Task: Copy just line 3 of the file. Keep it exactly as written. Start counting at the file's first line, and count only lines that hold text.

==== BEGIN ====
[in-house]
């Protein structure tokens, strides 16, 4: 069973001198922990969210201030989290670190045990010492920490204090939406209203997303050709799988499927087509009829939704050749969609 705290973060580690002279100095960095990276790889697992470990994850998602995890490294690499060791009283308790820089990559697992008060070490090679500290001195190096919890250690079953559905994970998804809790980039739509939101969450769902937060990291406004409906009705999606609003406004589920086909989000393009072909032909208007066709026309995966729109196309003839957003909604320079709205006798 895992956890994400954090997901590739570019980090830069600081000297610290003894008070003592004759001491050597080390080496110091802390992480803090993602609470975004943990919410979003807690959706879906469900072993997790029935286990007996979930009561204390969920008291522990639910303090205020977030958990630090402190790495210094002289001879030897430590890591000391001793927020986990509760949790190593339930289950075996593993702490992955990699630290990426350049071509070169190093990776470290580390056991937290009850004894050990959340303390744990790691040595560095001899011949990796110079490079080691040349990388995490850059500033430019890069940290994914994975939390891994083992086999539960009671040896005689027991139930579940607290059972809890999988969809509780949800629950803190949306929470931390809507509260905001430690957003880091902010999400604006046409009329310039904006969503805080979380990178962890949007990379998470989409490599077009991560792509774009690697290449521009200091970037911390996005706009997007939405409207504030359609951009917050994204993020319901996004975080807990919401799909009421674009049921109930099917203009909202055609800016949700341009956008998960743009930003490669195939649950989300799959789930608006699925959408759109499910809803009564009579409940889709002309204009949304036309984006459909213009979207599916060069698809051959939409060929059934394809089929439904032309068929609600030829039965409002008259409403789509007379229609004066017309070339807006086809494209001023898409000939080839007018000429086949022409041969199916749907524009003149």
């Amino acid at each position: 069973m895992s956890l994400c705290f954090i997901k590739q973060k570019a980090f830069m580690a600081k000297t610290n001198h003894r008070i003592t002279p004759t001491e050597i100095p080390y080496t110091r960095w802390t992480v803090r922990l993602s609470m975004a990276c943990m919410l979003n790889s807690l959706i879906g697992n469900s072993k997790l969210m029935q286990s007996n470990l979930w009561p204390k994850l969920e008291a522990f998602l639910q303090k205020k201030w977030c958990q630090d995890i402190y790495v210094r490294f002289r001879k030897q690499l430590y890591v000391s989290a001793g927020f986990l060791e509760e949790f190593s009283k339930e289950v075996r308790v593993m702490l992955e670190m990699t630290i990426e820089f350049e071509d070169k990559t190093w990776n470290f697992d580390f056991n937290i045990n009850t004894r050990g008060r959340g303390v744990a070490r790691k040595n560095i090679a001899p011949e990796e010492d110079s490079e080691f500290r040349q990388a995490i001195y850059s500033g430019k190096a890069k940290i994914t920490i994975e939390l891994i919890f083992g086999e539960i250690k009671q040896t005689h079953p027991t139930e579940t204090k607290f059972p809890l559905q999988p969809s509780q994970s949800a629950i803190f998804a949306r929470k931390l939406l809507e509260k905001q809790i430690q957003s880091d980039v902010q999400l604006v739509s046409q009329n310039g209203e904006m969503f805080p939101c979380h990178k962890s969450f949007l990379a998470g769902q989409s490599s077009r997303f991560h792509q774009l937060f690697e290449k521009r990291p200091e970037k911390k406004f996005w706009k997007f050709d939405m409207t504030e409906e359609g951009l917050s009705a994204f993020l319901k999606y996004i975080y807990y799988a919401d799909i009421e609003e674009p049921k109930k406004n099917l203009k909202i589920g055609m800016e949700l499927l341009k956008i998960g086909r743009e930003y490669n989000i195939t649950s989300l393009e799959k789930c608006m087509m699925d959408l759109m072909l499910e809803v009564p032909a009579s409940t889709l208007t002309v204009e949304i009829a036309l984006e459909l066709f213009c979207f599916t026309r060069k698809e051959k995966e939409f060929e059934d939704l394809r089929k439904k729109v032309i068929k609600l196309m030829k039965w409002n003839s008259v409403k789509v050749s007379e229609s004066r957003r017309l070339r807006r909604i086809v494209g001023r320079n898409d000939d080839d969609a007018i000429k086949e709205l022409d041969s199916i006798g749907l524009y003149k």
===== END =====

């Amino acid at each position: 069973m895992s956890l994400c705290f954090i997901k590739q973060k570019a980090f830069m580690a600081k000297t610290n001198h003894r008070i003592t002279p004759t001491e050597i100095p080390y080496t110091r960095w802390t992480v803090r922990l993602s609470m975004a990276c943990m919410l979003n790889s807690l959706i879906g697992n469900s072993k997790l969210m029935q286990s007996n470990l979930w009561p204390k994850l969920e008291a522990f998602l639910q303090k205020k201030w977030c958990q630090d995890i402190y790495v210094r490294f002289r001879k030897q690499l430590y890591v000391s989290a001793g927020f986990l060791e509760e949790f190593s009283k339930e289950v075996r308790v593993m702490l992955e670190m990699t630290i990426e820089f350049e071509d070169k990559t190093w990776n470290f697992d580390f056991n937290i045990n009850t004894r050990g008060r959340g303390v744990a070490r790691k040595n560095i090679a001899p011949e990796e010492d110079s490079e080691f500290r040349q990388a995490i001195y850059s500033g430019k190096a890069k940290i994914t920490i994975e939390l891994i919890f083992g086999e539960i250690k009671q040896t005689h079953p027991t139930e579940t204090k607290f059972p809890l559905q999988p969809s509780q994970s949800a629950i803190f998804a949306r929470k931390l939406l809507e509260k905001q809790i430690q957003s880091d980039v902010q999400l604006v739509s046409q009329n310039g209203e904006m969503f805080p939101c979380h990178k962890s969450f949007l990379a998470g769902q989409s490599s077009r997303f991560h792509q774009l937060f690697e290449k521009r990291p200091e970037k911390k406004f996005w706009k997007f050709d939405m409207t504030e409906e359609g951009l917050s009705a994204f993020l319901k999606y996004i975080y807990y799988a919401d799909i009421e609003e674009p049921k109930k406004n099917l203009k909202i589920g055609m800016e949700l499927l341009k956008i998960g086909r743009e930003y490669n989000i195939t649950s989300l393009e799959k789930c608006m087509m699925d959408l759109m072909l499910e809803v009564p032909a009579s409940t889709l208007t002309v204009e949304i009829a036309l984006e459909l066709f213009c979207f599916t026309r060069k698809e051959k995966e939409f060929e059934d939704l394809r089929k439904k729109v032309i068929k609600l196309m030829k039965w409002n003839s008259v409403k789509v050749s007379e229609s004066r957003r017309l070339r807006r909604i086809v494209g001023r320079n898409d000939d080839d969609a007018i000429k086949e709205l022409d041969s199916i006798g749907l524009y003149k």